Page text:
RALEIGH – With the North Carolina General Assembly back in session, state lawmakers have the opportunity to represent their constituents’ most pressing issues and getting kids back in school safely is number one on many people’s list. To that end, N.C. Senate Leader Phil Berger (R-Rockingham) and the Senate Republican Caucus are drafting legislation to require all public school districts have an in-person option.
In an article on Medium, Berger called out Cooper dithering and called the damaging closures a ‘travesty’ for our children (which it is):
“Gov. Cooper has not acted decisively and the public education bureaucracy has rejected its most fundamental task: educating our children. It’s time for this travesty to end.”
“[…] The legislation is expected to require all school districts to operate in-person in some capacity while still providing parents with the option of all-virtual learning if they so choose. Health recommendations from the ABC Science Collaborative and the CDC will likely be included in the legislation.
Sen. Deanna Ballard (R-Watauga), who co-chairs the Senate Education Committee, said, “Among all the COVID tragedies, the most preventable is the lost learning potential that, for some kids, will last a lifetime. After hearing from so many parents and teachers, we have to act immediately to return children to the classroom to stop further damage.” […]”
And it’s all happened in the face of repeatedly reinforced ‘science and data’, Cooper’s and the Democrats’ stated focus, showing students enjoy extraordinarily low risk, and do not transmit the virus to teachers.
“[…] The evidence that school closures harm children is overwhelming. As far back as last summer, public health experts at Harvard University warned that school closures are “a disaster that some students may never recover from.”
Last week, the News & Observer published a deeply reported piece about child abuse going unreported because teachers cannot identify signs of abuse if a child is not in a classroom.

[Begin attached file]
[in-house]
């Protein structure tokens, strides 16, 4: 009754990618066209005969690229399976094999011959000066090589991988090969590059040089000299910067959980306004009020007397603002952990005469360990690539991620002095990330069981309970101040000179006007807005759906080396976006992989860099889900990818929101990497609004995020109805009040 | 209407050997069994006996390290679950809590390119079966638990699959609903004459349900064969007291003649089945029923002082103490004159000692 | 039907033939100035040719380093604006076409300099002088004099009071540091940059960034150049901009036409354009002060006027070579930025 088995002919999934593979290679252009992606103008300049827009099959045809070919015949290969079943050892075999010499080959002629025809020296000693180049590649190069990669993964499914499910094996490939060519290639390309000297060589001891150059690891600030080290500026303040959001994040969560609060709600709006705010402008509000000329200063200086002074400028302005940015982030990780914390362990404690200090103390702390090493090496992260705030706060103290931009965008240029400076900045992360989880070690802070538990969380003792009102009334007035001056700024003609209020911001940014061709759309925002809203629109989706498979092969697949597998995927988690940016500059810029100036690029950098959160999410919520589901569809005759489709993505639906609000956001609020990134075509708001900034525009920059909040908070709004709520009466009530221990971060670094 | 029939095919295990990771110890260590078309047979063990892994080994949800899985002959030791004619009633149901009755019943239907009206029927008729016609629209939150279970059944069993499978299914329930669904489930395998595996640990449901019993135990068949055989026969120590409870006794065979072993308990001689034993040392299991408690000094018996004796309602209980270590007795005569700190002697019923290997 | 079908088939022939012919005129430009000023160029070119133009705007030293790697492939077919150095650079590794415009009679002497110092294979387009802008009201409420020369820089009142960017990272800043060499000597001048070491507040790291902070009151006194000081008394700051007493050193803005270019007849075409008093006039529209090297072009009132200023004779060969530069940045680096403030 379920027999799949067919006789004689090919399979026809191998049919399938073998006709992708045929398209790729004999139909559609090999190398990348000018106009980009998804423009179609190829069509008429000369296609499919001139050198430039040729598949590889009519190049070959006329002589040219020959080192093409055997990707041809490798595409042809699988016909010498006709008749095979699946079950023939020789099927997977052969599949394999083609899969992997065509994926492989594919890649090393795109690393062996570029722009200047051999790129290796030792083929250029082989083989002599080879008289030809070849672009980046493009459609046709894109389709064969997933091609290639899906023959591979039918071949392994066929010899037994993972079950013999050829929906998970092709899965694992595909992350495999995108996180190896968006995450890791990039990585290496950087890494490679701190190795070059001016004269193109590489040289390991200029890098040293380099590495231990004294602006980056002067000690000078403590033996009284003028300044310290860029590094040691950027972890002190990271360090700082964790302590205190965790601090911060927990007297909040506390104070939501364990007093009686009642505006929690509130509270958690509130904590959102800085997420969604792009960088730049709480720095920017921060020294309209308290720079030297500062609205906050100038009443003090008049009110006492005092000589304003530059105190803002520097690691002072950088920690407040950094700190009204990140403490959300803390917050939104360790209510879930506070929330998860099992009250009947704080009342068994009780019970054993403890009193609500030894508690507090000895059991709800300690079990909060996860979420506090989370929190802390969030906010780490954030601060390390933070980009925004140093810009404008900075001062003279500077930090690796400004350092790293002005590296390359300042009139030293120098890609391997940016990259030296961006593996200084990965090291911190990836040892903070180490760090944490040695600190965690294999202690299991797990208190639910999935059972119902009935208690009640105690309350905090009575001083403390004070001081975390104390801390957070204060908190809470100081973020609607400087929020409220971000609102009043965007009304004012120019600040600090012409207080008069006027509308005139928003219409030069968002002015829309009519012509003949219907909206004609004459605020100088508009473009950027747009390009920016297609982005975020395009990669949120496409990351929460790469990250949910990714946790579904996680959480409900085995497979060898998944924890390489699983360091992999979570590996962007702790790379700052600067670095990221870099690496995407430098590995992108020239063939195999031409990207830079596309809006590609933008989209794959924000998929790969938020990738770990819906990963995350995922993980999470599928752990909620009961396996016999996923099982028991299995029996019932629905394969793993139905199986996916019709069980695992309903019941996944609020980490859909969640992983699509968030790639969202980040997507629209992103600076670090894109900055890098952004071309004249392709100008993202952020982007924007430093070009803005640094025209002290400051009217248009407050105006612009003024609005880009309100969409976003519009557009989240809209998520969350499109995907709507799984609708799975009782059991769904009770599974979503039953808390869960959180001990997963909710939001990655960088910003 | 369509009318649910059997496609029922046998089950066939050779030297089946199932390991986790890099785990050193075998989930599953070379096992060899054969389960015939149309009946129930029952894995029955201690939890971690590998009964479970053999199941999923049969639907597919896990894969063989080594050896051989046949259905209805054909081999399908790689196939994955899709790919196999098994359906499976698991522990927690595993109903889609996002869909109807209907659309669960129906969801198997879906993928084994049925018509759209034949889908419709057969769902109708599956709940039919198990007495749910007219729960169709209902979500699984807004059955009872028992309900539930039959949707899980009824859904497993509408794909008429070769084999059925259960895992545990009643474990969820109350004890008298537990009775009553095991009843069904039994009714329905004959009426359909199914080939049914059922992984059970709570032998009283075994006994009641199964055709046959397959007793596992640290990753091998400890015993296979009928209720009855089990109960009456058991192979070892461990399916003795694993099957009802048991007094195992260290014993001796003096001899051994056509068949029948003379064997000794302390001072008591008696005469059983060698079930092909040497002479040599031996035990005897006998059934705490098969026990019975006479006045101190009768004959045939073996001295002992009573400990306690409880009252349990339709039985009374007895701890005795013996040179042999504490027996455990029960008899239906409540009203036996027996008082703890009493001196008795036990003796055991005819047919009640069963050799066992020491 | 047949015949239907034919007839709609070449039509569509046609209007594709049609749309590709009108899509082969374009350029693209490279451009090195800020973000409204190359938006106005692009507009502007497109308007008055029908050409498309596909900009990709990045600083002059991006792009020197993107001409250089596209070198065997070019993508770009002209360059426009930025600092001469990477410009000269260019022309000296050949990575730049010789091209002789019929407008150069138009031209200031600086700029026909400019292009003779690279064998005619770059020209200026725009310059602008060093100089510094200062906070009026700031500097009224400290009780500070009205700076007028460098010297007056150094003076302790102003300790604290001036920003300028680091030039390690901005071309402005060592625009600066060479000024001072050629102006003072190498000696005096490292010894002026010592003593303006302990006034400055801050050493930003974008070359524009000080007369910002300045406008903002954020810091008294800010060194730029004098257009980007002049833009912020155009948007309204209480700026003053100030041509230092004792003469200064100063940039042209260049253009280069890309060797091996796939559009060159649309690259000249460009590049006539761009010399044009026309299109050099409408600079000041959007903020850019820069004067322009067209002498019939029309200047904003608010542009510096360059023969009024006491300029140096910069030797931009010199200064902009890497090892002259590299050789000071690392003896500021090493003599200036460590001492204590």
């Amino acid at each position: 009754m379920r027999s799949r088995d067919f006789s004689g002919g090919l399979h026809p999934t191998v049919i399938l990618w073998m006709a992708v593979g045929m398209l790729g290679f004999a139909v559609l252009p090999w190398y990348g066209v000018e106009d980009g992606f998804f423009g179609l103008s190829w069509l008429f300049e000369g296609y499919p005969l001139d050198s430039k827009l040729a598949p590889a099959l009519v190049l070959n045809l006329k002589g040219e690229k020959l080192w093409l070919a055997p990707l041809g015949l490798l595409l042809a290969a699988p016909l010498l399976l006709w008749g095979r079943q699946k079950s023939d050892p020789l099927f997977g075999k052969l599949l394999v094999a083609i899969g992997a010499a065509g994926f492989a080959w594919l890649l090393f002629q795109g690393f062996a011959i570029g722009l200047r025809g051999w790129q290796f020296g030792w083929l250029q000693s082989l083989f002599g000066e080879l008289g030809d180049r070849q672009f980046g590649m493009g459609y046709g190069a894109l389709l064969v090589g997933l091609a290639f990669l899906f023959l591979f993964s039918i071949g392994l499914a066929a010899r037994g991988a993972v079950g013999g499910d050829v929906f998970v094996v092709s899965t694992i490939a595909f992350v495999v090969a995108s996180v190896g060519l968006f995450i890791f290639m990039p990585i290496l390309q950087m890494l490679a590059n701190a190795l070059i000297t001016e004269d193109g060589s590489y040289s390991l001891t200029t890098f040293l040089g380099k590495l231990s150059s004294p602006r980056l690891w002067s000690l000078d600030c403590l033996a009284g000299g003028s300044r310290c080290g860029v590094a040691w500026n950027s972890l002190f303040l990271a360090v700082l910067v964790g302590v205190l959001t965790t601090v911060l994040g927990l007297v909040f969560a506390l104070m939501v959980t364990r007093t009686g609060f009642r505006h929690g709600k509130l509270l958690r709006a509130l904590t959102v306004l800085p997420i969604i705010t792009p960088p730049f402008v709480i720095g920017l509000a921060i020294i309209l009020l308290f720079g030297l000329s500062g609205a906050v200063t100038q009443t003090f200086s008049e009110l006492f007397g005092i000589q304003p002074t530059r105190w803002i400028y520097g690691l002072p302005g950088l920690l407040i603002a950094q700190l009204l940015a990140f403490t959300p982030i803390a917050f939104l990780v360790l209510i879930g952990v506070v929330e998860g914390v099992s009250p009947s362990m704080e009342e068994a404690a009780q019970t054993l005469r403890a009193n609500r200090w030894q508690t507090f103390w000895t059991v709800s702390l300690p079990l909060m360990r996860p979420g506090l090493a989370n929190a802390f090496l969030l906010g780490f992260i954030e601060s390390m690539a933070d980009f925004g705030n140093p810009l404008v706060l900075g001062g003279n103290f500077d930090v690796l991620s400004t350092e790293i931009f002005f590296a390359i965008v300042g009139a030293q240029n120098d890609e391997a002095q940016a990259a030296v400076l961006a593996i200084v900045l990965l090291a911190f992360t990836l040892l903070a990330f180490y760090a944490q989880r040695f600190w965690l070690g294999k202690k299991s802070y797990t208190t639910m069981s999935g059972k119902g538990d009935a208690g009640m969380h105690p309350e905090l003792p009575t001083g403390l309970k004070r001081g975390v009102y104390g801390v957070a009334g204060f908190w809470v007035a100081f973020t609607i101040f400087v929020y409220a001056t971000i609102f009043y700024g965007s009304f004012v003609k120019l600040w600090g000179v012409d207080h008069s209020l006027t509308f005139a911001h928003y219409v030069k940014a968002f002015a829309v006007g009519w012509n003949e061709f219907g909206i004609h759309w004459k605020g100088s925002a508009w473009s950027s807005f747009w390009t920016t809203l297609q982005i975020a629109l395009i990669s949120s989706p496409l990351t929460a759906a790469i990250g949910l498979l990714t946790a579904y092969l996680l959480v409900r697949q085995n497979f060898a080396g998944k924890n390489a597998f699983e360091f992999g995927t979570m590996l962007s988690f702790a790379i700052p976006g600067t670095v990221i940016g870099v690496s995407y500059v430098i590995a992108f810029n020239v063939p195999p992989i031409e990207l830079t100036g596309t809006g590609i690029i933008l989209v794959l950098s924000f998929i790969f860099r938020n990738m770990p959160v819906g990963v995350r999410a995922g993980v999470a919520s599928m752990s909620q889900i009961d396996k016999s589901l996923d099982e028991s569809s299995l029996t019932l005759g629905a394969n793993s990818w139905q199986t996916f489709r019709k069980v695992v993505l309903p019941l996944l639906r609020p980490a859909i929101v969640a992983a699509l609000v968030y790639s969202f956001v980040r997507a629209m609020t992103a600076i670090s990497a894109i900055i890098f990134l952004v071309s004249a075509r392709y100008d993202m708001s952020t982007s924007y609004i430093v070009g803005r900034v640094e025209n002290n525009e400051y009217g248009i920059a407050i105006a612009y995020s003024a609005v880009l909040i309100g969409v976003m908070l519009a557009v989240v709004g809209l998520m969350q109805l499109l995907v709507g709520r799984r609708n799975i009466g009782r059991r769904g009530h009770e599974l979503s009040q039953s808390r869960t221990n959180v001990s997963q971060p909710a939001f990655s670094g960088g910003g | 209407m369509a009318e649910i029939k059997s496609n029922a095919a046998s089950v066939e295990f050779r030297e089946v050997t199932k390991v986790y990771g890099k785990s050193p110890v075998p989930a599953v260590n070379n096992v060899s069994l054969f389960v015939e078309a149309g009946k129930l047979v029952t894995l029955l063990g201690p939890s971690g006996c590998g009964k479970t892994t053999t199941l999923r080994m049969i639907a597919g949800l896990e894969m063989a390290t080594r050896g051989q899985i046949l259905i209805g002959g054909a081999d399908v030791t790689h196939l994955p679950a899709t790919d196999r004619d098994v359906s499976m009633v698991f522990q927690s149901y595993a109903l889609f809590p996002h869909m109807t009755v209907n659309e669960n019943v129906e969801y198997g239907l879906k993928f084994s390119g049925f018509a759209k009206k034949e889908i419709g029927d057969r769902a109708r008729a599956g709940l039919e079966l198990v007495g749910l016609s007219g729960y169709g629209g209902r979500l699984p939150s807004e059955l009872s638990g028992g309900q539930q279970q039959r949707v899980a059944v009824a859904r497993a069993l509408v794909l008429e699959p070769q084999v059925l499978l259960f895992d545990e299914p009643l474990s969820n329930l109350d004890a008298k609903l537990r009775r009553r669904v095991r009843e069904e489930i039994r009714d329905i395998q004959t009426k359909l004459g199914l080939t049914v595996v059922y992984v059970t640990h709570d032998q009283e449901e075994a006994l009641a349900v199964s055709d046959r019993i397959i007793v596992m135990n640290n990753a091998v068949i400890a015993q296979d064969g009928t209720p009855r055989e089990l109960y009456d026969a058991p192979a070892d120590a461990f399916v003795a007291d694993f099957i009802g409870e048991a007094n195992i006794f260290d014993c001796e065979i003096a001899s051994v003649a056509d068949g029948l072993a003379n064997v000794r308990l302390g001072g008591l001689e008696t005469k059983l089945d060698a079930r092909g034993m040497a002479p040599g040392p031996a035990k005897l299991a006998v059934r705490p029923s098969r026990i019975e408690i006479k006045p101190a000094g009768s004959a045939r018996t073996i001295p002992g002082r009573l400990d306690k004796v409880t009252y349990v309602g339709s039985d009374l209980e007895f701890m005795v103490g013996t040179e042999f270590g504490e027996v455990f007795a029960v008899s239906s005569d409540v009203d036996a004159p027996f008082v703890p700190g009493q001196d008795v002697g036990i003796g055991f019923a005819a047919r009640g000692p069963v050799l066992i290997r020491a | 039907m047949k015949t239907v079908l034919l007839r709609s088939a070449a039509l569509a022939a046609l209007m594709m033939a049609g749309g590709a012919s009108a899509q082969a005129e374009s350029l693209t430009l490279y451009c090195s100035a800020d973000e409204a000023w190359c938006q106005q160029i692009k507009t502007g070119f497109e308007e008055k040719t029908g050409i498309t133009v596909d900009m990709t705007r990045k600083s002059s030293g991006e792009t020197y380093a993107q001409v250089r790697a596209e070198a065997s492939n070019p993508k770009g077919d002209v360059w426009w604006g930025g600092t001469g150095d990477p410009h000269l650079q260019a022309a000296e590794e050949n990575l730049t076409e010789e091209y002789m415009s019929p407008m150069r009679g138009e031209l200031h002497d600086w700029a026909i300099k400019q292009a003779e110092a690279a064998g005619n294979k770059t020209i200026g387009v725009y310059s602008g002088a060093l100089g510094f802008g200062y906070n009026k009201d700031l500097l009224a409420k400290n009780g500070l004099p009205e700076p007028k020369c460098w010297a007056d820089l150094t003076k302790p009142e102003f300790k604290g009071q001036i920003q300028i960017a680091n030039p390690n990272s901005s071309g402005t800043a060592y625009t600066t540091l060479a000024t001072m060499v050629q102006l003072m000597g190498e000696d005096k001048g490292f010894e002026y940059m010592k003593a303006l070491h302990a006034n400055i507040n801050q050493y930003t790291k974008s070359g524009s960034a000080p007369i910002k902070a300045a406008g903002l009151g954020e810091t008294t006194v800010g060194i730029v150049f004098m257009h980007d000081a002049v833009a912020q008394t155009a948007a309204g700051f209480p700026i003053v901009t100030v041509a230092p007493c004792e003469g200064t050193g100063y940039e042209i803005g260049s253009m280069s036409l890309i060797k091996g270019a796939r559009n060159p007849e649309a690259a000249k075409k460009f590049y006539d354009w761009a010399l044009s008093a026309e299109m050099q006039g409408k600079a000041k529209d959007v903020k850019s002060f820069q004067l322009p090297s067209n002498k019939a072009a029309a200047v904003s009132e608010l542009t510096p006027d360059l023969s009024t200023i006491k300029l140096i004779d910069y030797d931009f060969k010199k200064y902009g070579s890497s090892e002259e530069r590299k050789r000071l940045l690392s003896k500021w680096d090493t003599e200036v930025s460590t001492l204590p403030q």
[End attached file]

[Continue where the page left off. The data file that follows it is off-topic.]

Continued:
This week, the CDC concluded there is “little evidence that schools have contributed meaningfully to increased community transmission.”
This month, UNC and Duke researchers with the ABC Science Collaborative reported “no instances of child-to-adult transmission of SARS-CoV-2 were reported within schools” during their examination of 11 open school districts serving 90,000 students. The researchers concluded, “Our data support the concept that schools can stay open safely in communities with widespread community transmission.” […]”
It would have sounded ludicrous a couple years ago; the need to pass legislation to make public school districts offer, well, public schools. Alas, public school district administrators across the state have resorted to closures in the face of Pandemic Panic.
The policy has become so separated from reality, so willfully ignorant of the real harm it is doing to kids and communities, that the frustration has been seen boiling over at school board meetings across the country.
The forthcoming bill is a good step toward addressing that, but it won’t be without acrimony. Some Left-leaning local media has already taken the narrative for a spin, ‘Republicans Want to Force Schools to Reopen.’ The implied afterthought there being, ‘Republicans want to endanger more people with coronavirus.’
It’s a narrative that a lot of people believe, however backward it is. Perhaps actually returning to in-person instruction, and realizing school life can resume, will shake them out of it, and our kids can begin attempting to reclaim what’s been taken from them all this time.